Winterizing an outboard or not?

Discussion in 'Boating and Boat Rigging' started by Slimshady, Sep 14, 2020.

  1. sherman51

    sherman51

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    I guess I'm the oddball here. I've never fogged my 2 stroke outboards and I've owned them for over 45 yrs. I only change the lower unit oil when I change the water pump, about every 4 or 5 yrs. never had a lower unit go bad. but did smoke a piston on an old johnson many yrs ago that had a low pitched prop and no tach. the only reason for getting rid of a motor was to upgrade. i store my outboards for months at a time from Sept to March or early April and have never had trouble using them the next spring.

    the one thing I do if I use them in cold weather is pull the boat out then pull over and lower the motor and allow the water to drain, raise the motor and take her home. I've used a boat in the cold a few times to cross Brookville lake to deer hunt the other side. and all I did was drain water out of it before taking it home. then I lower it again at home to drain any excess water I missed at the ramp.
     
  2. lostontheice

    lostontheice

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    Is "winterizing" the same for 2 Stoke v 4 stroke?.. I just bought my first boat and it has a 90hp 2 stroke Johnson.. What do I actually need to do to store it for the freeze season?.. I would like to be able to grab n go if the river doesn't freeze this year (like last year).. Thanks for any tips/tricks for a new owner..
     

  3. sureshot006

    sureshot006 Staff Member Mods

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    Lower unit oil is fine more than a year if it doesn't get water in it. Oil annually is so much cheaper than lower unit...
     
  4. Topshelf

    Topshelf

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    So why wouldn't you run the fuel out of a VRO motor? I just got one this year and haven't had any problems with it, but typically I run the fuel out of motors at the end of a season to keep it from getting nasty and gumming up injectors or carburetors.

    The second subject is winterizing the live wells. What do you guys do to winterize live wells if anything? Again first boat I've ever had, that has had live wells. It's a 97 18' Lund Fisherman.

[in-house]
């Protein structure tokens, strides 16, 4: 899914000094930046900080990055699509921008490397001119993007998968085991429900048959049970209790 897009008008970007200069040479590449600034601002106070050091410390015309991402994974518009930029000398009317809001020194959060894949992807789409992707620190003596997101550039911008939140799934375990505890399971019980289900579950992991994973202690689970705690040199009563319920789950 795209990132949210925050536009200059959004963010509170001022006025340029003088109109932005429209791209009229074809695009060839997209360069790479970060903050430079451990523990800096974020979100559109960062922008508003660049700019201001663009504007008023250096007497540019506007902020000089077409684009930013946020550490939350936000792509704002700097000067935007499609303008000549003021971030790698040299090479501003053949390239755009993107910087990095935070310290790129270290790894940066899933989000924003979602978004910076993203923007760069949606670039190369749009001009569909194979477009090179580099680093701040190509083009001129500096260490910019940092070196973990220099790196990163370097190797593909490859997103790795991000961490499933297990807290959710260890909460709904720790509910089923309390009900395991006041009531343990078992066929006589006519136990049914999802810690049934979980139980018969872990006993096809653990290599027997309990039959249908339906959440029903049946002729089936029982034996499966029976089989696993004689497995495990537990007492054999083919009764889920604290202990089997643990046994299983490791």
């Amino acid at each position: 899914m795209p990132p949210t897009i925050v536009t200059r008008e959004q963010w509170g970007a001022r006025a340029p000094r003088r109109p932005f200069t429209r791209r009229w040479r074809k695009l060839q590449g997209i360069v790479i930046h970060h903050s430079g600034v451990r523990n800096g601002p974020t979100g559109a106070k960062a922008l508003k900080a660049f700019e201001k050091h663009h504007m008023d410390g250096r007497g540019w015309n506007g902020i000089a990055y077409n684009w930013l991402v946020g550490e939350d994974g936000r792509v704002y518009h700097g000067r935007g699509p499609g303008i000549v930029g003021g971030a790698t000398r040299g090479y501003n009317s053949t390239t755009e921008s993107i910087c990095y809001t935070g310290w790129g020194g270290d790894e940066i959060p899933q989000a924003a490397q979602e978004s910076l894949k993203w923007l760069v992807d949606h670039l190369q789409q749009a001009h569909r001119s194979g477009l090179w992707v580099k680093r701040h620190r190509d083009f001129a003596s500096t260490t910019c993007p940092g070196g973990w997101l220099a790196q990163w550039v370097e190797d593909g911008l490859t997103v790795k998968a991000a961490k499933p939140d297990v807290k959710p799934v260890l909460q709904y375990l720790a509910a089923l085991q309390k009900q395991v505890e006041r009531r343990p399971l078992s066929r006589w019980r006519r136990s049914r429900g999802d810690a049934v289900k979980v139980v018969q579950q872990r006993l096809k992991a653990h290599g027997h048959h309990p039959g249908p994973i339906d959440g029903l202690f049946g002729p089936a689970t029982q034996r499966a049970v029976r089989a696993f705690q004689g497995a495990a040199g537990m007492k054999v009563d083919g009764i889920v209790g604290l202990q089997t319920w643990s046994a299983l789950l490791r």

My normal for winterizing an outboard is to run the fuel out, put some Staybil in the tank, check and or replace the lower unit oil, take the prop off and make sure there isn't any mono or anything wrapped around the prop shaft. I also bring the batteries inside put them on a trickle charger.
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  5. georgeb

    georgeb

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    The VRO should not be ran without oil or gas, it could cause future problems. The VRO system is designed for both fuel and oil at the same time, you are playing with a very expensive replacement if bad things happen, not to mention the tow in from where it fails.

    Below is the recommendation from Crowley marine for Evinrude/Johnson winterization.

    https://www.crowleymarine.com/d/tech_article/johnson-2-stroke-winterization

    Edit to add, the best thing is use ethanol free fuel for storage

    Fuel System Treatment

    Stabilize the boat's fuel supply with Evinrude/Johnson 2+4 Fuel Conditioner following the instructions on the container.

    Prepare a "storage mixture" of fuel in a separate outboard six gallon fuel tank. The storage mixture should consist of:

    • 5 gallons of fuel

    • 2 quarts of Evinrude/Johnson Storage Fogging Oil

    • 2.5 ounces of Evinrude/Johnson 2+4 Fuel Conditioner

    • 1 pint of Evinrude/Johnson outboard lubricant
    Temporarily connect fuel tank with storage mixture to the outboard. Leave oil supply hose connected to the outboard.

    Shift the remote control to NEUTRAL and remove the propeller.

    START outboard and RUN at IDLE speed for ten minutes to ensure that the entire fuel system is filled with the storage mixture.

    Turn key switch to OFF position to STOP outboard. Proceed with Internal Engine Treatment.

    Internal Engine Treatment
    Use Evinrude/Johnson Storage Fogging Oil to prevent corrosion of internal engine components during periods of storage.

    Remove the air silencer.

    START outboard and run at IDLE.

    Spray approx. two ounces of Evinrude/Johnson Storage Fogging Oil through the throttle plate hole of each cylinder while outboard is running.